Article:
Melliodendron xylocarpum Hand.-Mazz.

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Arabella Lennox-Boyd

Credits

John Grimshaw & Ross Bayton (2009)

Recommended citation
Grimshaw, J. & Bayton, R. (2009), 'Melliodendron xylocarpum' from the website Trees and Shrubs Online (treesandshrubsonline.org/articles/melliodendron/melliodendron-xylocarpum/). Accessed 2021-09-21.

Other taxa in genus

    Glossary

    calcareous
    Relating to lime- or chalk-rich soils or water.

    Credits

    John Grimshaw & Ross Bayton (2009)

    Recommended citation
    Grimshaw, J. & Bayton, R. (2009), 'Melliodendron xylocarpum' from the website Trees and Shrubs Online (treesandshrubsonline.org/articles/melliodendron/melliodendron-xylocarpum/). Accessed 2021-09-21.

    Tree 6–20 m, 0.2 m dbh. Bark greyish brown, often peeling irregularly. Leaves papery, 9.5– 21 × 3–8 cm, ovate to lanceolate or oblong, densely covered with stellate tomentum when young, largely glabrous at maturity, though some tomentum may remain on the veins, seven to nine secondary veins on each side of the midrib, margins serrate, apex short-acuminate to acute; petiole 0.3–1 cm long. Flowers solitary or in pairs, situated in the leaf axils of older shoots, opening when the leaves emerge; subsessile or with a pedicel to 1.5 cm long. Calyx ~0.3 cm long, tubular and four-lobed, corolla campanulate and five-lobed, divided almost to the base, lobes 2–3 cm long, stamens 10 in one whorl, much shorter than corolla. Capsule attached to a persistent calyx, woody and indehiscent, obovoid to pyriform, 2–7 cm long, 5- to 10-ribbed, densely tomentose. Flowering April to May, fruiting July to October (China). (Hwang & Grimes 1996).

    Distribution  China Fukien, northern Guangdong, northwest Guangxi, Guizhou, Hunan, Jiangxi, southern Sichuan, southeast Yunnan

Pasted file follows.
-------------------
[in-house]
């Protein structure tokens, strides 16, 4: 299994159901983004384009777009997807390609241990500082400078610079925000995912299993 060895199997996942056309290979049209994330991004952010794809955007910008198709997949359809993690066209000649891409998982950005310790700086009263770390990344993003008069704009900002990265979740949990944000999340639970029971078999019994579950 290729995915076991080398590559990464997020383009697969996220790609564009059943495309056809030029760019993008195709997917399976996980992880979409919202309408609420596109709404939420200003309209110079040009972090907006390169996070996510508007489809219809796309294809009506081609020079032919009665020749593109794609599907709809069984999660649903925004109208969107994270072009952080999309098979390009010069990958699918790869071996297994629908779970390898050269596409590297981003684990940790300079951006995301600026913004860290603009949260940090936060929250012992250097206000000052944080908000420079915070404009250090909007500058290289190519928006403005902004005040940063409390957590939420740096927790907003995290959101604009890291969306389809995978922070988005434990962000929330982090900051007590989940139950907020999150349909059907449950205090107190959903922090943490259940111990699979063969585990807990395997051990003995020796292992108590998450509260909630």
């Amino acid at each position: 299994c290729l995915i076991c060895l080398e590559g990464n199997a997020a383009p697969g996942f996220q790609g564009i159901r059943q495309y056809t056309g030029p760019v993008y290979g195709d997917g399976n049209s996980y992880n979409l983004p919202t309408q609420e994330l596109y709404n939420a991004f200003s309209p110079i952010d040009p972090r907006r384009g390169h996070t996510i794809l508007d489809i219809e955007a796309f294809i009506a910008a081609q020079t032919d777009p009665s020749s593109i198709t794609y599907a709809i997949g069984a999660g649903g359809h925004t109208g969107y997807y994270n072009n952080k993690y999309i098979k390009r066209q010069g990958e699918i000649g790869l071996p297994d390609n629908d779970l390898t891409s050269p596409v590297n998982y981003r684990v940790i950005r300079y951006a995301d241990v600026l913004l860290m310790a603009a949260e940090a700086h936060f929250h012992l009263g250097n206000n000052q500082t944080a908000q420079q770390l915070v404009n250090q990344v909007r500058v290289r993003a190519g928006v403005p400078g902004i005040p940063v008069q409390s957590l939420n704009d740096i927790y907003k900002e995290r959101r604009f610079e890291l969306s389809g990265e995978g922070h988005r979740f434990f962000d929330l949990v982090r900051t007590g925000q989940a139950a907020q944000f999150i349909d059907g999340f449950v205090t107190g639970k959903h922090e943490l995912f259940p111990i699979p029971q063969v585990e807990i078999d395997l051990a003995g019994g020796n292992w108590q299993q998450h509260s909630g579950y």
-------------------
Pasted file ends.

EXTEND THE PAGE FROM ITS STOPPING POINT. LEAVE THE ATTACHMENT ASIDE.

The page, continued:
Habitat Forest ravines between 600 and 1500 m asl.

    USDA Hardiness Zone 7-8

    RHS Hardiness Rating H4

    Conservation status Not evaluated (NE)

    It is difficult to pin down the date of introduction of Melliodendron xylocarpum to Western horticulture, but in scarcely more than a decade it has become quite widely planted and much talked about. It seems to have arrived through multiple channels of the nursery trade, and plants and seeds are available from Chinese nurseries. The earliest record found is for 1994, when it was introduced to North America by Piroche Plants, British Columbia. It reached Europe at about the same time, as a plant obtained from the Shanghai Botanic Garden by Ken Beckett was being propagated at Hillier Nurseries in 1996 (A. Coombes, pers. comm. 2007). Some early material in Dutch nurseries at least was in fact Pterostyrax corymbosus – an error that was revealed when the trees came into flower (G. Fortgens, pers. comm. 2007). Authentic material is now being propagated in Boskoop (M. Bulk, pers. comm. via G. Fortgens 2007).

    The trees at the David C. Lam Asian Garden in Vancouver are perhaps the best known examples of the species, and derive from the Piroche introduction. They have done well in this woodland garden, forming single-stemmed specimens with spreading branches, up to 6 m tall. The leaves are a slightly glossy bright mid-green, with a long drip-tip, and fall late in the autumn (Wharton et al. 2005). The flowers, which are borne by even quite young trees, are its principal feature, being remarkably large (6–7 cm across when fully open). There seems to be a spectrum of colours of flowers, ranging from pure white to uniformly clear pink (and possibly darker), including some specimens that open white from pink-tinged buds (P. Wharton, pers. comm. 2008).

    Melliodendron seems to grow well in warm, moist situations, and appreciates summer heat so long as there is adequate moisture and some light shade. It has a very southern and rather low-altitude distribution in China, which may explain why it was not introduced earlier, but despite this it seems to be winter-hardy, at least in Zone 8 temperatures and possibly into Zone 7b as well (it has survived without problem for four years in North Carolina: T. Avent, pers. comm. 2007). It flowers and leafs out in early spring and may therefore be at risk from spring frosts, so a site with some shelter – perhaps a high tree canopy – seems to be advisable. If its relatives Styrax and Halesia are taken as models, it will probably not enjoy a calcareous soil.